Answer: The mint is not the problem, Texas is causing your cherry tree to die! Montmorency is a wonderful pie cherry, and the best for attempting south of "cherry country", but it just wants to be further north. The l-o-n-g, HOT summers are really tough on cherries.
If the alkaline soil is causing a problem it will show up as iron deficiency, yellowing leaves at the ends of new growth.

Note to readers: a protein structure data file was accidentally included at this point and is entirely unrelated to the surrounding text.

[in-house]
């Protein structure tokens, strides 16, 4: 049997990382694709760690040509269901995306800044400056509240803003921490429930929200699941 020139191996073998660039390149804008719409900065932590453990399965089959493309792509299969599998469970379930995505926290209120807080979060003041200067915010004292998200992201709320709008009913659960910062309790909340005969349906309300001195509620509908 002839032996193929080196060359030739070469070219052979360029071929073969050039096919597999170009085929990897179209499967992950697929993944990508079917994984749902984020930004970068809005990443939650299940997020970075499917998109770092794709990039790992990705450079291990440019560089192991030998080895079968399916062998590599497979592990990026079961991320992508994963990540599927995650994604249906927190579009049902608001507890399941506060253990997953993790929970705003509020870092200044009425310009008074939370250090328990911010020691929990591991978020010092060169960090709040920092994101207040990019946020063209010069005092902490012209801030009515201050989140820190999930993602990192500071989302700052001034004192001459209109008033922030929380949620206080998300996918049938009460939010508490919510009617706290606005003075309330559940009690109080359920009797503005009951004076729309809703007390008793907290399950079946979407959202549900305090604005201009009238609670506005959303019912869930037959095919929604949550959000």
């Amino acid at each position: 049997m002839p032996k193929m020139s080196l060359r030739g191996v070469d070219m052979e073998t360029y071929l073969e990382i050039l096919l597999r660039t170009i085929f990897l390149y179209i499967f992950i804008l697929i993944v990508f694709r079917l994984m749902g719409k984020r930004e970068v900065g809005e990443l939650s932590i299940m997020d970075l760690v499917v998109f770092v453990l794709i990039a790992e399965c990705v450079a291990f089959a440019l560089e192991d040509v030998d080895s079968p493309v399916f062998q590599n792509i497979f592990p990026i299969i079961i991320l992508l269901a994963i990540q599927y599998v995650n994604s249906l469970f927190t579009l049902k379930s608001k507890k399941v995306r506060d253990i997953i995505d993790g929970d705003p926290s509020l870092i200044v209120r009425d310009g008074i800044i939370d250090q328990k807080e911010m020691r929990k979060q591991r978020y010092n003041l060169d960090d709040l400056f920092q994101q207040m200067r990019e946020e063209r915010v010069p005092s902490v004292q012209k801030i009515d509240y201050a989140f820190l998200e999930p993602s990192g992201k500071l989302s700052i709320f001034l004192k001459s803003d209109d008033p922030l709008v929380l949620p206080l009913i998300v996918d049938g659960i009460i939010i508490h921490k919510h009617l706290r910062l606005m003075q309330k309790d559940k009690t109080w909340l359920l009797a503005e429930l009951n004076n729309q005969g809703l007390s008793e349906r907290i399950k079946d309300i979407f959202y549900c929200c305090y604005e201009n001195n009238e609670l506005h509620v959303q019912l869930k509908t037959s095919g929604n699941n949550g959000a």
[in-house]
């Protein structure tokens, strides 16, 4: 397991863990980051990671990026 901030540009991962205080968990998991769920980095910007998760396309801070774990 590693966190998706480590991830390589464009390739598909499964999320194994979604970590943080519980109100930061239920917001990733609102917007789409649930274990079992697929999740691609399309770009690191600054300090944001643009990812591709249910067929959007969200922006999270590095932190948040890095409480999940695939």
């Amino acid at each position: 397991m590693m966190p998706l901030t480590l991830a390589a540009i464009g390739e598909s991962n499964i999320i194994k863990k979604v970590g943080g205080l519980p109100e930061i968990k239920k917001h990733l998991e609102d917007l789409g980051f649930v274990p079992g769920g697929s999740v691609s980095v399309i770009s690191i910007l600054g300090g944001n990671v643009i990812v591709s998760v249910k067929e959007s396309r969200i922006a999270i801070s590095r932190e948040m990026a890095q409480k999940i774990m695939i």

Clay soil and poor drainage is really tough on stone fruit like peaches, plums and cherries. If you want to give a Montmorency a fighting chance in your north Texas location, plant it on a mound of improved soil about 1 foot high and 10 feet wide (four old railroad ties make a suitable bed) filled with your soil amended 50/50 with compost. Hope you can beat the odds (isn't that what we gardeners love to do!) and be the first to take a cherry pie to the local garden club meeting!
Q&A Library Searching Tips